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A showroom shine at the speed of light?
Greased Lightning Showroom Shine
Member Name: goosey
Greased Lightning Showroom Shine
Date: 03/04/11, updated on 15/04/13 (1388 review reads)
Advantages: Saves time, water and energy
Disadvantages: Some may consider it a tad expensive - initially
I was idling away a few minutes one lunch time, watching Ideal World, to see what, if anything was new or interesting and had tuned in, just in time to see them demonstrating Greased Lightning, a cleaning agent for cars. It suddenly occurred to me that I had already bought some of this solution a few years ago, and had stashed it away unused and forgotten about it until this day.
What is Greased Lightning? I hear you say. Sounds like something moving faster than the speed of light, which as we know, with our present understanding of the laws of physics, is not possible.
Greased Lightning is a solution, designed to clean and polish the dirtiest of cars without the use of water, scratching the paintwork or leaving streaks. It also claims to achieve "A showroom shine," and will remove road film, tar, tree sap and bird droppings with the greatest of ease. In fact, it will work wonders on "metal, glass, plastic, or any glossy, non-porous painted surfaces."
Well it would be a gross exaggeration to say that this product makes the cleaning and polishing of cars quite as fast as its name implies, but it certainly reduces the amount of time, sweat and soggy sleeves and feet, not to mention water bills, when cleaning the car.
At first, I was a little sceptical, thinking that perhaps it was abrasive enough to remove a layer of paint along with the dirt and grime. Therefore, when I rescued my two-year-old bottle of Greased Lightning from its hiding place, I tested it on a freshly cleaned area on the underside of the rear bumper of my car, to see if any paint came off in the cloth, and found to my relief that it did not.
~~~ What does this solution contain?~~~
< 5% non-ionic and anionic surfactants - which is a mix of negatively charged ions and neutral compounds in solution which reduces surface tension and allows the liquid to spread rather than sit in globules, a bit like a detergent - and > 30% petroleum light distillate. The sums do not add up, but that is all that is on the label.
When left standing, the solution separates into two distinct layers. The top layer, about quarter of the total volume, is an almost clear primrose yellow liquid, whereas the remainder is an opaque milky white.
Before use, the bottle should be shaken to mix and activate the contents.
Two bottles of the solution are now on offer on Ideal world for £19.99 plus £4.99 post and packaging.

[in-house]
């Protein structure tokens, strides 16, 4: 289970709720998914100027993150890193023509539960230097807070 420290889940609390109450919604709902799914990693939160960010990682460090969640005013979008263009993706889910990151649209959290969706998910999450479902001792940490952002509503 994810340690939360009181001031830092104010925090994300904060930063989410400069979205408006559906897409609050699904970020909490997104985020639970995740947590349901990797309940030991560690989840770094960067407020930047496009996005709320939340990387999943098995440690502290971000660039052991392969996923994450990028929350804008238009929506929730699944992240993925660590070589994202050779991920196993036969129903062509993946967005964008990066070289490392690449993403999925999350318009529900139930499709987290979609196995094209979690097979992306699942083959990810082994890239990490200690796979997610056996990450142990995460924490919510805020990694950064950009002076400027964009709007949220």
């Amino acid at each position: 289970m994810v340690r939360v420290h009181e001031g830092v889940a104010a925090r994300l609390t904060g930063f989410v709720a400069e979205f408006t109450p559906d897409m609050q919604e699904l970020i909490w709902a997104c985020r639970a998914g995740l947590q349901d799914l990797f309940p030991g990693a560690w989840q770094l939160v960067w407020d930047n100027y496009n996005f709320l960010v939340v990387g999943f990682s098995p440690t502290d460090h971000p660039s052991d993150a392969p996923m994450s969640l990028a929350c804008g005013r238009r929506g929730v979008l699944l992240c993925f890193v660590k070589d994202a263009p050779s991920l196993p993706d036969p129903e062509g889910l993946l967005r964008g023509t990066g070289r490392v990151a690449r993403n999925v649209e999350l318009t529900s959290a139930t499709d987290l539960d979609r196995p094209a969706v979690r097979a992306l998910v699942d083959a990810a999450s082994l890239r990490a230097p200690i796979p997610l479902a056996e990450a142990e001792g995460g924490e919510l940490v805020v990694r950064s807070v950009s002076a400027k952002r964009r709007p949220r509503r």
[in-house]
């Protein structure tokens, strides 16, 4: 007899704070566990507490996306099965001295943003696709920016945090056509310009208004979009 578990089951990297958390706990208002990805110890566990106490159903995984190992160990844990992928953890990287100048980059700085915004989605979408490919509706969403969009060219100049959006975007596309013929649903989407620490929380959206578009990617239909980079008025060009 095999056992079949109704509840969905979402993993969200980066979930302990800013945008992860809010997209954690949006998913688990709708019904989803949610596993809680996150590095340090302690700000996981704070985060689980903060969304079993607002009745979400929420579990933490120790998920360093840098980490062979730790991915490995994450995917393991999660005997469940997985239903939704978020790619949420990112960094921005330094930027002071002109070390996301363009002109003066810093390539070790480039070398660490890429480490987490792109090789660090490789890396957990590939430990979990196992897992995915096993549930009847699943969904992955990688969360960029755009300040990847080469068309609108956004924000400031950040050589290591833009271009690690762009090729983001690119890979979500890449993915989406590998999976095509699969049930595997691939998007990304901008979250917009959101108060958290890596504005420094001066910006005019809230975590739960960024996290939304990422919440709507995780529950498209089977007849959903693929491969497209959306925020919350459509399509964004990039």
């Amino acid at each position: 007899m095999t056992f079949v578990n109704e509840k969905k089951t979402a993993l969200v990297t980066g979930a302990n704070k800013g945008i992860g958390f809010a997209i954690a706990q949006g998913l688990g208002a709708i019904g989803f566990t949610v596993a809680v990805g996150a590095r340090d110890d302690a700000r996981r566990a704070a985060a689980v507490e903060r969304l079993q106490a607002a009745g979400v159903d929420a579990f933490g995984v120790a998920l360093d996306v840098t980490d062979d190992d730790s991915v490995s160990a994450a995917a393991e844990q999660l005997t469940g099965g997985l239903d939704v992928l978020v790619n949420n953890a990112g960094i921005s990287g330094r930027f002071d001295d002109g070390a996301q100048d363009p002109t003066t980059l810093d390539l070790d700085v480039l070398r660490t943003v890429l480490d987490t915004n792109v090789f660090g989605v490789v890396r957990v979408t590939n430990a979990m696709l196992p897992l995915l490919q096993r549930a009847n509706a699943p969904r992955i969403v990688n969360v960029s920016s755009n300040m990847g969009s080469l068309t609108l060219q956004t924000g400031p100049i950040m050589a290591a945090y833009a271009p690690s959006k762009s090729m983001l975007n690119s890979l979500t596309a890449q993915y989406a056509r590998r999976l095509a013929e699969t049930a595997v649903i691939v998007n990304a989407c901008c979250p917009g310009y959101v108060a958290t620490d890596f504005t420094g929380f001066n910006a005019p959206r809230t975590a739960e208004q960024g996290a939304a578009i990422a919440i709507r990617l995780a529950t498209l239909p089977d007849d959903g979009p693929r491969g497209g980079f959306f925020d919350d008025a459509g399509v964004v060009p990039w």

One bottle contains 1 litre, and to clean and polish a car the size of my Honda Jazz, I used less than an eighth of the contents.
~~~My experience and opinion~~~
After satisfying myself that the liquid would not damage the paintwork on my car, which incidentally had not seen shampoo, sponge or polish for a year, I decided to clean the car before its service, due soon.
In the past, when I have cleaned the car using hose, shampoo and polish, it has taken almost two and a half hours to wash, chamois dry, polish and buff the vehicle then clear everything away, even longer when using buckets of water.
Armed with two microfiber cloths, and a well-shaken bottle of Greased Lightning, I set about cleaning and polishing the car. Firstly, squirting the liquid on half the bonnet, then rubbing it with one cloth to clean and buffing it with the other to shine, continuing systematically around the car, each time just cleaning and polishing a small area at a time. The whole process took just under half an hour. The grime just wiped away more easily than when I have used sponge and water. Even the mud caked on the underside of the seals came away as if it were just dust.
Although it is perfectly good for cleaning windows, it is recommended that the windscreen not be cleaned with Greased Lightning or any polish other than proper windscreen wash, for it will smear in the rain when the wipers are working.
However, there is one property of Greased Lightning that I have yet to touch upon. Not only is it quick and easy to use; not only does it give the car a show-room shine; but Greased Lightning claim that it protects the paintwork from road tar, grease, sticky tree sap which often comes from lime trees, and will even protect it from paint, accidentally or deliberately sprayed onto the car.
So if any of these things land on the sparkling, treated paintwork of your car, a simple application of Greased Lightning, left on for a minute or two, will encapsulate (for want of a better word) the offending substance and will polish off relatively easily without causing any damage whatsoever to the car paintwork. I might one day spray some paint on a test piece of metal to test the claims, but not on my car.
I have not tried this out on my car, I have to say, nor do I feel inclined to spray paint or tar onto my car, for the purpose of this review - sorry. However, I have seen it demonstrated on tar and paint sprayed onto a vehicle and left to dry, so must assume that those claims are valid. The showroom shine claim certainly is.
All in all, I am very happy with the results, my car will look clean all year round now and with the minimum of effort on my part or the worry that I would be wasting precious water.
Summary: Greased Lightning does not work at the speed of light, but certainly faster than soap and water.
|on wet terrain:|
|on skiddy terrain:|
|on dry terrain:|
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